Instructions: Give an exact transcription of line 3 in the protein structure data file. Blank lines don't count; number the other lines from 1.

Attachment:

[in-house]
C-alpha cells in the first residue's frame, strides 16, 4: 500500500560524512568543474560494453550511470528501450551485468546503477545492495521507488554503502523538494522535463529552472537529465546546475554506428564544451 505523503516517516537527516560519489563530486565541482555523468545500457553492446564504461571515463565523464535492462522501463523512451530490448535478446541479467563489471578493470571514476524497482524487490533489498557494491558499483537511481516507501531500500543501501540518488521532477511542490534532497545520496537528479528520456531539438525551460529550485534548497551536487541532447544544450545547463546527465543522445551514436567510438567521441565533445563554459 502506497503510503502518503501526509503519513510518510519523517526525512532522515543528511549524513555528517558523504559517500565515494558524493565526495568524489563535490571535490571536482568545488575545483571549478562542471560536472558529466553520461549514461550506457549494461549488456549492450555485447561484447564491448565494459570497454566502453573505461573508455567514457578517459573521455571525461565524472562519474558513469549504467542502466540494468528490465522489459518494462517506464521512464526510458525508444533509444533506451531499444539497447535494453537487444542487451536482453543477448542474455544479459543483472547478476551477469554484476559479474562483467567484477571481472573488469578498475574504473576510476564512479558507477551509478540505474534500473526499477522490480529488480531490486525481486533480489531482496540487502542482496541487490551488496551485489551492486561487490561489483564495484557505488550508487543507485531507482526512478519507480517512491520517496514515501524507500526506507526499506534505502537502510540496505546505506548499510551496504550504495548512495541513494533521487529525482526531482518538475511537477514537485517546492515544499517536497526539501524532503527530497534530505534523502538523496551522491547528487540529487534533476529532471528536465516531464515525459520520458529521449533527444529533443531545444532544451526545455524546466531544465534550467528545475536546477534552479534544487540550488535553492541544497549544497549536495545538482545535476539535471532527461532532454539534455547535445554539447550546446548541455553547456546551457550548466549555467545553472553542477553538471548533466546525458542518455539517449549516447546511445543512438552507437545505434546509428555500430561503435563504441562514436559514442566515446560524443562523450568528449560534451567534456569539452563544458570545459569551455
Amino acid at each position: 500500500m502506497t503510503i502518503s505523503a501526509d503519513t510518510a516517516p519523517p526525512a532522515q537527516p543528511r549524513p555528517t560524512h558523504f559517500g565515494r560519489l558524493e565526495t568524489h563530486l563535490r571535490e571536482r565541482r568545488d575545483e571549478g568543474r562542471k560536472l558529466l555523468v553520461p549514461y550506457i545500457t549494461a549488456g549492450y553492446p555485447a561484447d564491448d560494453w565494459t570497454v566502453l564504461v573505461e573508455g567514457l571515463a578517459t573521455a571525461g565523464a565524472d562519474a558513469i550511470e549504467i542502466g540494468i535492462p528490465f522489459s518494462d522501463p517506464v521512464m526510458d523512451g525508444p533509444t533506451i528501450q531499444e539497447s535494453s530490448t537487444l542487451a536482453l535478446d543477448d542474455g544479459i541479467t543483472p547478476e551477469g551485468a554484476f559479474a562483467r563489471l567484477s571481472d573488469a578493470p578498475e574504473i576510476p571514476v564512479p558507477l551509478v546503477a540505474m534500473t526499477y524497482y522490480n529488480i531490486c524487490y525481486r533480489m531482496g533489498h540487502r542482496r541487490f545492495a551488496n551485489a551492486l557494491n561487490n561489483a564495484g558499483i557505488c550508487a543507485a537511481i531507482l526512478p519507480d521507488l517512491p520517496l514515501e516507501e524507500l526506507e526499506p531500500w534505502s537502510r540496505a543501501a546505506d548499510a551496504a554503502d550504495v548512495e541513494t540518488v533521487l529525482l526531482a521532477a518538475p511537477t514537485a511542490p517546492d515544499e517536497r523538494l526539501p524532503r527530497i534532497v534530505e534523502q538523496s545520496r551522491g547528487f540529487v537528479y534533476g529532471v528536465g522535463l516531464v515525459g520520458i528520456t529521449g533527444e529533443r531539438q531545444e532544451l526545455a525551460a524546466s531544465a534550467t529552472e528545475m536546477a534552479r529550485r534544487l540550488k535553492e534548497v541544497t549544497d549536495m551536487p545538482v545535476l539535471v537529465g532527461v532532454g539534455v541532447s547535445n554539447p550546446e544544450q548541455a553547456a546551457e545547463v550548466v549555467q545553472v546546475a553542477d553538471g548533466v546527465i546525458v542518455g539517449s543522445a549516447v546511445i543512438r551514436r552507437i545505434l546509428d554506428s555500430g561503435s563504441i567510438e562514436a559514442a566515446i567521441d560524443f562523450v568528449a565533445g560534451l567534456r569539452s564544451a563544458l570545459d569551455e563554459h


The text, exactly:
Amino acid at each position: 500500500m502506497t503510503i502518503s505523503a501526509d503519513t510518510a516517516p519523517p526525512a532522515q537527516p543528511r549524513p555528517t560524512h558523504f559517500g565515494r560519489l558524493e565526495t568524489h563530486l563535490r571535490e571536482r565541482r568545488d575545483e571549478g568543474r562542471k560536472l558529466l555523468v553520461p549514461y550506457i545500457t549494461a549488456g549492450y553492446p555485447a561484447d564491448d560494453w565494459t570497454v566502453l564504461v573505461e573508455g567514457l571515463a578517459t573521455a571525461g565523464a565524472d562519474a558513469i550511470e549504467i542502466g540494468i535492462p528490465f522489459s518494462d522501463p517506464v521512464m526510458d523512451g525508444p533509444t533506451i528501450q531499444e539497447s535494453s530490448t537487444l542487451a536482453l535478446d543477448d542474455g544479459i541479467t543483472p547478476e551477469g551485468a554484476f559479474a562483467r563489471l567484477s571481472d573488469a578493470p578498475e574504473i576510476p571514476v564512479p558507477l551509478v546503477a540505474m534500473t526499477y524497482y522490480n529488480i531490486c524487490y525481486r533480489m531482496g533489498h540487502r542482496r541487490f545492495a551488496n551485489a551492486l557494491n561487490n561489483a564495484g558499483i557505488c550508487a543507485a537511481i531507482l526512478p519507480d521507488l517512491p520517496l514515501e516507501e524507500l526506507e526499506p531500500w534505502s537502510r540496505a543501501a546505506d548499510a551496504a554503502d550504495v548512495e541513494t540518488v533521487l529525482l526531482a521532477a518538475p511537477t514537485a511542490p517546492d515544499e517536497r523538494l526539501p524532503r527530497i534532497v534530505e534523502q538523496s545520496r551522491g547528487f540529487v537528479y534533476g529532471v528536465g522535463l516531464v515525459g520520458i528520456t529521449g533527444e529533443r531539438q531545444e532544451l526545455a525551460a524546466s531544465a534550467t529552472e528545475m536546477a534552479r529550485r534544487l540550488k535553492e534548497v541544497t549544497d549536495m551536487p545538482v545535476l539535471v537529465g532527461v532532454g539534455v541532447s547535445n554539447p550546446e544544450q548541455a553547456a546551457e545547463v550548466v549555467q545553472v546546475a553542477d553538471g548533466v546527465i546525458v542518455g539517449s543522445a549516447v546511445i543512438r551514436r552507437i545505434l546509428d554506428s555500430g561503435s563504441i567510438e562514436a559514442a566515446i567521441d560524443f562523450v568528449a565533445g560534451l567534456r569539452s564544451a563544458l570545459d569551455e563554459h